Training in job-seeking skills helped George identify and access sources of job leads, create a resume, answer interview questions, and manage his disability on the job. As a result, he was able to tap his network of contacts to identify, apply for, and obtain employment with benefits as a quality assurance analyst at a pharmaceutical company. The position allowed him to utilize his skills and education, while minimizing his limitations. George was very pleased with the outcome.
"I’ve worked all my life in physical labor jobs. It’s such a relief to be able to do desk duty. Thank you," he told his case manager.
As George’s case illustrates, the role of the vocational rehabilitation counselor and/or case manager is to assist the client in receiving maximum benefit from vocational services. This advocacy role, helping individuals to access the services they need in a timely and efficient manner, shows how the specific role of the rehabilitation case manager or vocational rehabilitation counselor relates to the broader field of case management.
Similarly, vocational rehabilitation professionals face challenges that are similar to those that case managers in general encounter. Our role is to provide individuals with the necessary tools to make informed choices and decisions regarding the services and options available to them. There are limits, however, to what we can provide. We cannot give someone carte blanche to pursue anything they wish; an injured production worker cannot decide to go to law school at someone else’s expense, for example. Nor can we sit idly by while clients set themselves up for failure.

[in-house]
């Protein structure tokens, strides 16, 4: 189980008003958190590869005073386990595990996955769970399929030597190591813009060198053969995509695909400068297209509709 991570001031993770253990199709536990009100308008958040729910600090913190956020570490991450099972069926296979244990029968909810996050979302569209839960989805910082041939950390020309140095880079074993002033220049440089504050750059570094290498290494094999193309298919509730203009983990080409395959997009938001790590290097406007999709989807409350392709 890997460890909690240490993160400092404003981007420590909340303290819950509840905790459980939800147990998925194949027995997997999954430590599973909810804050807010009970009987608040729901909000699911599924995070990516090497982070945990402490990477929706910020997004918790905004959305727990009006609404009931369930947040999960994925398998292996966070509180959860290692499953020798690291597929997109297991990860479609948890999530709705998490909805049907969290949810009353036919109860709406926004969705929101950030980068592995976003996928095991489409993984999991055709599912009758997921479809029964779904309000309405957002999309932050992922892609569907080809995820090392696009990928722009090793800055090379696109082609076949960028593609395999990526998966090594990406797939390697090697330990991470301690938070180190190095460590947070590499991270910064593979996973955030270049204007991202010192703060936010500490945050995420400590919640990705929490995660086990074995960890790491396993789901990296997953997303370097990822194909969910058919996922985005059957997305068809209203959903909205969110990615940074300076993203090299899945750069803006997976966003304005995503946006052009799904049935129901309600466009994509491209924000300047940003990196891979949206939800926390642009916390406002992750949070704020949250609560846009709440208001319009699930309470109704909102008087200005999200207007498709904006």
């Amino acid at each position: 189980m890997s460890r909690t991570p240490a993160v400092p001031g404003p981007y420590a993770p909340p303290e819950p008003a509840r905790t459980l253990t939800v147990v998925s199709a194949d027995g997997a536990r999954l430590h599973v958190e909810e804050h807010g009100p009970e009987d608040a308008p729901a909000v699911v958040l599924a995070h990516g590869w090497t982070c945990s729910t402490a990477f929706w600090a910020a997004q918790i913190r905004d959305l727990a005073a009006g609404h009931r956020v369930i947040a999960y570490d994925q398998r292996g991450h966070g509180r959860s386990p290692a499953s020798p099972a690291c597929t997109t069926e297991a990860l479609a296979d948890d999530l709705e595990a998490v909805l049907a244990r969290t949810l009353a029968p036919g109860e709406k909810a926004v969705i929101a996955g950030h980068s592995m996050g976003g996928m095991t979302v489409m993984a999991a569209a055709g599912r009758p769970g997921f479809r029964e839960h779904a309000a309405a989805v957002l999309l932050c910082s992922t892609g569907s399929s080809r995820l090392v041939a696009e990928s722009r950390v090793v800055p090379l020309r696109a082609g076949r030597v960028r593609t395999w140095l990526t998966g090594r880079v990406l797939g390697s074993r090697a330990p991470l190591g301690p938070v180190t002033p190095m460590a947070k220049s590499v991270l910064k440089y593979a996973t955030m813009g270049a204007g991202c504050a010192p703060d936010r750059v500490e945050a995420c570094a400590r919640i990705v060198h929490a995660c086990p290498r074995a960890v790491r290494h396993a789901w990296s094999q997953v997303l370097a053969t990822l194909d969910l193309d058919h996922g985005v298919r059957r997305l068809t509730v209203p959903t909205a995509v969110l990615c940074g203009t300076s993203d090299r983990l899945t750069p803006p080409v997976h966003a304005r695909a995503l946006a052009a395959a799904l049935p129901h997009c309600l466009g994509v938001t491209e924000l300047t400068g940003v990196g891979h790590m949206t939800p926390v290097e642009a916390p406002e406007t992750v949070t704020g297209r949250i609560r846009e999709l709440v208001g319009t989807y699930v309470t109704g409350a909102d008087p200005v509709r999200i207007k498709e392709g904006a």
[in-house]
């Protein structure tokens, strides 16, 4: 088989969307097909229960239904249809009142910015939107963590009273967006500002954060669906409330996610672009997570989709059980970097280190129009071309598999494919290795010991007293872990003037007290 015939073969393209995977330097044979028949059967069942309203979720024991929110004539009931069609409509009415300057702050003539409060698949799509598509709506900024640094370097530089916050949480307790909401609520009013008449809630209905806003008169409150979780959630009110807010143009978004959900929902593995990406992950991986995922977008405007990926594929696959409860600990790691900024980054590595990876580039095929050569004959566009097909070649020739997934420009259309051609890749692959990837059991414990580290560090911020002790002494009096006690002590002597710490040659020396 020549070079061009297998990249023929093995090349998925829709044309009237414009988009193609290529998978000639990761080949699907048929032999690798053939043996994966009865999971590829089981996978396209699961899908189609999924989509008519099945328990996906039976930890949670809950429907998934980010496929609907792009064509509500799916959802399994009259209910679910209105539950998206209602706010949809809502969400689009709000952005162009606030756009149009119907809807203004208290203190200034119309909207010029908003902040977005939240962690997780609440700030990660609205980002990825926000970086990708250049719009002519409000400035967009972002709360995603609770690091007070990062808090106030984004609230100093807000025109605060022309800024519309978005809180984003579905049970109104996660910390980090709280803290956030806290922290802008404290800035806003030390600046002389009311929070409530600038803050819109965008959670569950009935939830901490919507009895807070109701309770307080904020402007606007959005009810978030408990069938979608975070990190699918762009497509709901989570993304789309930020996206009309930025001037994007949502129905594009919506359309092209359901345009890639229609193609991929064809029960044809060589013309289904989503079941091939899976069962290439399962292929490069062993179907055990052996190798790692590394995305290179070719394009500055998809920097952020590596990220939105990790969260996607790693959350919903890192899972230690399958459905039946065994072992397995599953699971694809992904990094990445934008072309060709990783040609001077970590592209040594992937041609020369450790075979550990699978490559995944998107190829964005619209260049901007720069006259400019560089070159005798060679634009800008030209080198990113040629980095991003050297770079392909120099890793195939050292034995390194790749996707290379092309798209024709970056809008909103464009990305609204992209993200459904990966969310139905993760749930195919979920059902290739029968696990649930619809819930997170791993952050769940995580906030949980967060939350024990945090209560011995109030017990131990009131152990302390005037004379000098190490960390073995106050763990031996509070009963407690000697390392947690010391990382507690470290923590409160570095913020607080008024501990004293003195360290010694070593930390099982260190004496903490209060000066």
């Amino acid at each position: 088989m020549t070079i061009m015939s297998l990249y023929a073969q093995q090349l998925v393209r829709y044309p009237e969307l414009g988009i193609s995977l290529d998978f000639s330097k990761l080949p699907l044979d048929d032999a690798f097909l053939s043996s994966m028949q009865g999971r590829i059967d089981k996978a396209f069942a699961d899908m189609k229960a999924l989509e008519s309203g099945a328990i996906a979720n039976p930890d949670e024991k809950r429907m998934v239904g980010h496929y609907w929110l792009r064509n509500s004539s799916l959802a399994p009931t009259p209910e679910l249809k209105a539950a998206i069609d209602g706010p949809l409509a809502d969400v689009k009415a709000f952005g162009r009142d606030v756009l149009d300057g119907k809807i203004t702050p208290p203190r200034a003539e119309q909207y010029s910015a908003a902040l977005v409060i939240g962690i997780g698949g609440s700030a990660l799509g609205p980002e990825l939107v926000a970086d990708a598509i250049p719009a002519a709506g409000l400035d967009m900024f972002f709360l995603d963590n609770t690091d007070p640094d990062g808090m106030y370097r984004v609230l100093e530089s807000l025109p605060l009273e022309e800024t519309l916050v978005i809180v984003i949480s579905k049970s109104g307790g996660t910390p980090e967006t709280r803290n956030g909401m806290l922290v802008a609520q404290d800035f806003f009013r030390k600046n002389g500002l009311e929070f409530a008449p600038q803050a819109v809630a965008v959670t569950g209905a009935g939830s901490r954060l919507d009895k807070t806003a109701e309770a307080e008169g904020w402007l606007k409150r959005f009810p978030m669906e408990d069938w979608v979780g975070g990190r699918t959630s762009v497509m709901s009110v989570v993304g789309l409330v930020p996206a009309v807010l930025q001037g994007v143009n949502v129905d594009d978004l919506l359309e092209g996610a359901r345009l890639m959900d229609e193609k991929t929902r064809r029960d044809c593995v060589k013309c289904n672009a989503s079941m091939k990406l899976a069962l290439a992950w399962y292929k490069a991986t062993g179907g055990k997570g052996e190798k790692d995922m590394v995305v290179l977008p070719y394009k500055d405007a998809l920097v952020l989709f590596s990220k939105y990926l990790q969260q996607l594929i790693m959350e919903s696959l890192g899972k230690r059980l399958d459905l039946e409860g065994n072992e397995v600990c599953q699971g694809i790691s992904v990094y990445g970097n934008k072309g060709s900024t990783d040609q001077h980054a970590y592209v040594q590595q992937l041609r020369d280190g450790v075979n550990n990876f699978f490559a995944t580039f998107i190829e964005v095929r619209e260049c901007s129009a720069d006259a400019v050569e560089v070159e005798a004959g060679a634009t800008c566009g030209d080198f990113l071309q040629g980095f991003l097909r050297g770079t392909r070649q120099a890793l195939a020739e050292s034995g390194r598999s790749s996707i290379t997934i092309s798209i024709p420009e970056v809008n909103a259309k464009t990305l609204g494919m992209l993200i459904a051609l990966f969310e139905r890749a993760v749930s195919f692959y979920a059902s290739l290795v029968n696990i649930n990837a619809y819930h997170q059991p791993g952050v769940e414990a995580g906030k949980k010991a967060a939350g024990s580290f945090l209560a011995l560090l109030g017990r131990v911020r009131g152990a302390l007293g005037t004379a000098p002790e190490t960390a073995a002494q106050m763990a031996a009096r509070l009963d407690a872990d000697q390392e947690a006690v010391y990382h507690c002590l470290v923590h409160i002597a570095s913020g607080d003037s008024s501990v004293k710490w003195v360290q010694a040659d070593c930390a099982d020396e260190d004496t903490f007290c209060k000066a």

Communication, info sharing are critical
When clients have unrealistic employment goals or expectations regarding the scope of services they are entitled to receive, communication and the sharing of information are critical. This often begins with an analysis of transferable skills, which to be most effective should be conducted up front. Traditionally, rehabilitation case managers and other vocational professionals have used resources such as the Classification of Jobs based on U.S. Department of Labor data to manually identify worker skills, which may be deployed in other jobs. Now, computerized methods and software (such as OASYS by VERTEK and a component of the Choices program by Careerware) have greatly facilitated the process.
Performing a skill analysis early on in the process helps individuals return to work more quickly, and typically at a higher wage than if they started a new career as an entry level employee. Other benefits of this early intervention include:
- Gaps or interruptions in an individual’s work history are minimized.
- Facilitating the return-to-work process may reduce extended disability payments and avoid provision of nonessential services.